Trick or Treat on the Stock Markets

There are a number of horror stories accompanying the markets these days: surging inflation, decelerating growth and energy price hikes. Nevertheless, there is one more spine-tingling event coming up on October 31: Halloween!

While there is of course something particularly spooky about this day, it actually marks the start of a period that tends to yield promising returns for investors.

Total Halloween spending is projected to reach a staggering $10.6 billion this year, according to the National Retail Federation. This includes sales of candy, costumes, decorations and greeting cards.

However, as well as short upcoming trends in the stocks of some popular candy retailers, there is also a long-lasting trend surfacing in the coming weeks: the so-called “Halloween Effect”.

The Halloween Effect

It originated in London in the late 16th century, and has been passed from trader to trader ever since. This widely discussed phenomenon has in fact gone beyond the interest of seasonal experts. It has also been considered by numerous scholars, including: Jacobsen & Visaltanachoti, Haggard & Witte, Maberly & Pierce, and many others. It clearly has evidence worthy of note.

The Halloween Effect defines the tendency of the market to perform better from November 1 to April 30, compared to the other months of the year. In search of proof, I have analysed a seasonal chart of the S&P 500 Index of the last 25 years. Strikingly, from November to April higher profits are achieved than over the rest of the year.

We are going to consider therefore how you can use seasonality, and statistical probability of pattern recurrence, to strengthen your trading in light of Halloween.

What Drives the Halloween Effect?

The retail sector, with the approach of the holiday shopping season, is one of the drivers of the surge in stocks in coming months. Halloween is just one of the sales events that unleashes additional spending. Next in the calendar is Black Friday, also set to contribute to rising stock prices, as well as the traditional year-end stock rally and investor sentiment during the festive season.

Retailers, and the entertainment industry, will see high surges in demand in the upcoming months. With this is mind, let’s look at the seasonal chart of Tootsie Roll Industries, a Chicago-based candy manufacturing and distribution company, that produces all kind of candies for trick-or-treaters. The company is one of only 20 companies that have successfully grown dividends yearly for the past half-century, making it a potentially stable seasonal stock among its rivals.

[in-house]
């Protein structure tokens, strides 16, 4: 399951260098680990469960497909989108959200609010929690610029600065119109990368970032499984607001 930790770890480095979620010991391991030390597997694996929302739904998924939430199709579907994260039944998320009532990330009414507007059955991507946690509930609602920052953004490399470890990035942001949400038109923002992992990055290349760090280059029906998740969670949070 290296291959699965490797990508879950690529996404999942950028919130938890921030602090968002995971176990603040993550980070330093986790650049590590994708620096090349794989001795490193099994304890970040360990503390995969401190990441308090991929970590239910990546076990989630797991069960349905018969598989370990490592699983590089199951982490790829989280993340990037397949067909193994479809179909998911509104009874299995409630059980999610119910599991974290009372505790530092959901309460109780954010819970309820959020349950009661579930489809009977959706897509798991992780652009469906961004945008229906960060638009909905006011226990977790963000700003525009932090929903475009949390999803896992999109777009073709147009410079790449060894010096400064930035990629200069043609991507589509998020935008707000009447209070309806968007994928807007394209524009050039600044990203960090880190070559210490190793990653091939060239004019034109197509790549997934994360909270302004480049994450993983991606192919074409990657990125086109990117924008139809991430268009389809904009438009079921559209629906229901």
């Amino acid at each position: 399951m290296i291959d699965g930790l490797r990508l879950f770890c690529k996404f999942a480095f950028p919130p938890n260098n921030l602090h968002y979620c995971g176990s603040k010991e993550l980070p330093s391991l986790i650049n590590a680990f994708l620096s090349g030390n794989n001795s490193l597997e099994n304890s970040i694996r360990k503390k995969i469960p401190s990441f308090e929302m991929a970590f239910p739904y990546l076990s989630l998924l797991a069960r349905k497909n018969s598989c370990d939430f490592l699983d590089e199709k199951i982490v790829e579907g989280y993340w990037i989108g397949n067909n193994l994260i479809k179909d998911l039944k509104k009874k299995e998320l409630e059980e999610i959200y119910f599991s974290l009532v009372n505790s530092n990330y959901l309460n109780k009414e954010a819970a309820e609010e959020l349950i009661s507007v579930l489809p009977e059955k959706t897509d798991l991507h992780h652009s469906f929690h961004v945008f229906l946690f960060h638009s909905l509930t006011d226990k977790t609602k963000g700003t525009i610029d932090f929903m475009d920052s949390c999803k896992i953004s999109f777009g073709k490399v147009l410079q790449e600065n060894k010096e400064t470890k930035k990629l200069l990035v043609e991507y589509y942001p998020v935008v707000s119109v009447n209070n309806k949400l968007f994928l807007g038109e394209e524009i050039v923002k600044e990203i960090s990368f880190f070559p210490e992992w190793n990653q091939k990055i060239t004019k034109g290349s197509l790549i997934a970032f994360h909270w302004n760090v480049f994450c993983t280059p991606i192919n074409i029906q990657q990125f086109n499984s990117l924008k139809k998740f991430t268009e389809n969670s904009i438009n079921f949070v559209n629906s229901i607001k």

Seasonal Chart of Tootsie Roll Industries Inc over the past 10 years

Source: Seasonax, click on the link to open an interactive chart

Keep in mind that a seasonal chart depicts the average price pattern of a stock in the course of a calendar year, calculated over several years (unlike a standard price chart that simply shows stock prices over a specific time period). The horizontal axis depicts the time of the year, while the vertical axis shows the level of the seasonal pattern (indexed to 100).

From the chart above, it is clear that for this candy stock that during the past 10 years the end of October until mid-December have been favourable months. In this time span of 39 trading days (from October 27 until December 21), shares rose on average by 6.5%. Moreover, the pattern returns in that period have been consistent and positive since 2011, with just one outlier year in 2015 when the stock posted a loss of 1.12% in the specified period.

Another company that has sweetened up our investments in previous years is the Hershey Company. Hershey is the leading confectionery manufacturer in the U.S., controlling roughly 46% of the domestic chocolate market. It has succeeded in incorporating over 100 brands into its portfolio in addition to its own label.

This company has a strong seasonal period from November extending into the first quarter of the year, and is marked with average returns of around 10%.

Seasonal Chart of The Hershey Company over the past 10 years

Source: Seasonax, click on the link to open an interactive chart to find out the exact dates of this seasonal pattern

However, will this year’s Halloween Effect be more trick than treat? Time will tell. Markets are not the most reliable partner, but seasonality allows us to determine the probability of certain price moves. As a trading strategy, it is one of just a few approaches that are statistically verifiable and has consistently created added value for investors. In other words, you can incorporate seasonality, and the use of statistical probability and pattern recurrence, into the trading approaches you have employed so far.

 Enter the world of seasonal opportunities

Regardless of exactly how Halloween and other consumer holiday spending turns out this year, shopping euphoria should eclipse this year’s market rollercoaster for at least a brief moment. Prepare in advance; and make sure to use Seasonax to detect market opportunities within seconds.

By signing up for free to, you will be able to identify the best entry and exit points for more than 25.000+ instruments, including stocks, (crypto)currencies, commodities, and indexes.


Yours sincerely,

Tea Muratovic
Co-Founder and Managing Partner of Seasonax